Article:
As a Major, Fred Franks served in combat in Vietnam as Operations Officer (S-3) 2nd Squadron, 11th Armored Cavalry Regiment starting in August 1969. During the invasion of Cambodia a North Vietnamese grenade seriously wounded him on May 5, 1970 near Snuol, Cambodia. After being medically evacuated and enduring multiple surgeries, his left leg was amputated below the knee at Valley Forge General Hospital in January 1971. From May 1970 to February 1972 he recovered at Valley Forge General Hospital and eventually returned to active duty in February 1972 with a prosthetic leg. The US Army was badly battered after Vietnam, and the 1970s were very difficult. This time in his life and his families was very challenging- a time that they forever would refer to as the “Valley Forge Experience” after the experience the Continental Army had itself endured in the winter of 1778-1779 at Valley Forge. The Valley Forge experience of Fred Franks and his family, just as the experience of the American Army in 1778, was a challenging time but one from which it would grow stronger. Likewise, this time in the early 70s was one of the most difficult for the US Army in modern times. But it, and Fred Franks, would recover, re-build and re-arm. The 1980s saw the expansion of the Army under President Reagan and the Army was modernized to fight the next war.
During the next eighteen years Fred Franks commanded Armored Cavalry units at the squadron in the 3d Armored Cavalry Regiment and the Regimental level of the 11th Armored Cavalry Regiments in periods from early 1975 to 1984. He received two Master Degrees from Columbia University and graduated from the National War College.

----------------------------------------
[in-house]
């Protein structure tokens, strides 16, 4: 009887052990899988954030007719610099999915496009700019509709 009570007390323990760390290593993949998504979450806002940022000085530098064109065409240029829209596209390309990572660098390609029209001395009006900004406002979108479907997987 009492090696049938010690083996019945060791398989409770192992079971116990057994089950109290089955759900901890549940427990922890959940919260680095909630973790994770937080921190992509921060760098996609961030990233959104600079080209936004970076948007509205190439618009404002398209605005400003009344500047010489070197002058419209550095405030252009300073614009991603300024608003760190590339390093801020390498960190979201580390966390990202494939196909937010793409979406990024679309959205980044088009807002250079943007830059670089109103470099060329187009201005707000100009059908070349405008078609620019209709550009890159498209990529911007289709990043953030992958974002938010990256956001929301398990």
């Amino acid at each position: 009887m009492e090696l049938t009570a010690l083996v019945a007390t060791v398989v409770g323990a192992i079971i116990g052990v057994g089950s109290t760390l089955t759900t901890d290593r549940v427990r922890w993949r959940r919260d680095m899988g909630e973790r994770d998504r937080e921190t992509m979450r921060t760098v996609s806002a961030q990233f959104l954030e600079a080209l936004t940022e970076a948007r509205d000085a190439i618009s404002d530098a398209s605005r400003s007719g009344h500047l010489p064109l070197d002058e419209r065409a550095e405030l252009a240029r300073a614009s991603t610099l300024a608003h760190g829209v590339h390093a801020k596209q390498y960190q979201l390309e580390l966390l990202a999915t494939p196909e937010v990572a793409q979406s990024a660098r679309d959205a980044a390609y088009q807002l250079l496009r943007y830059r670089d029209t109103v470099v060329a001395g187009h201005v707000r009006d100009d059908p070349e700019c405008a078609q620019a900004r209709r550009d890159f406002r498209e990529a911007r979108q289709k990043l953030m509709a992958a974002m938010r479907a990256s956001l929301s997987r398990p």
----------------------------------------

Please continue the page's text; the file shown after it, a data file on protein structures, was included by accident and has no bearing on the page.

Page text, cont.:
Twenty years after being wounded in Cambodia in 1990, LTG Fred Franks was commanding the VII Corps in Germany when Saddam Hussein’s forces invaded Kuwait August 2, 1990. For the next several months, Third Army (VII Corps and XVIII Corps) deployed to defend Saudi Arabia and then prepare for the liberation of Kuwait. In what would be known as “Operations Desert Shield and Desert Storm”, Lieutenant General Franks commanded the 146,000 US and British forces of VII Corps that attacked over 250 kilometers in 89 hours and as part of the Coalition liberated Kuwait in February 1991. He concluded his active service as Commanding General Training and Doctrine Command (TRADOC) from 1991-1994, responsible for the U. S. Army’s school system and for formulating concepts and requirements for future land warfare, publishing the first post Cold War Army warfighting doctrine.
After retiring General Franks actively supported military and veterans causes. President George W. Bush appointed him to serve on the American Battle Monuments Commission (ABMC) and he served as the ninth Chairman of ABMC from January 2005 through January 2009. General Franks was appointed to serve on the Defense Health Board, and chaired the US Army Amputee Advisory Board. He serves as a senior advisor and with Veterans Outreach for the Red Sox Foundation-Massachusetts General, Home Base Program, committed to serving the needs of Veterans and their Families for PTS and TBI.
He holds the Class of 1966 Chair in the Simon Center for the Professional Military Ethic at the United States Military Academy at West Point, teaching Battle Command, and serving as a mentor to the US Army’s current Profession of Arms after ten years of war study. He is co-author with Tom Clancy of a NY Times Bestseller, Into the Storm: A Study in Command. He received four awards for valor, two Purple Hearts, numerous military awards for service, and individual decorations and awards from France, Germany, Spain, and his native Pennsylvania. In May 2000 the Association of Graduates named him a Distinguished Graduate of West Point. In May 2008 he was inducted into the Ft. Leavenworth Hall of Fame.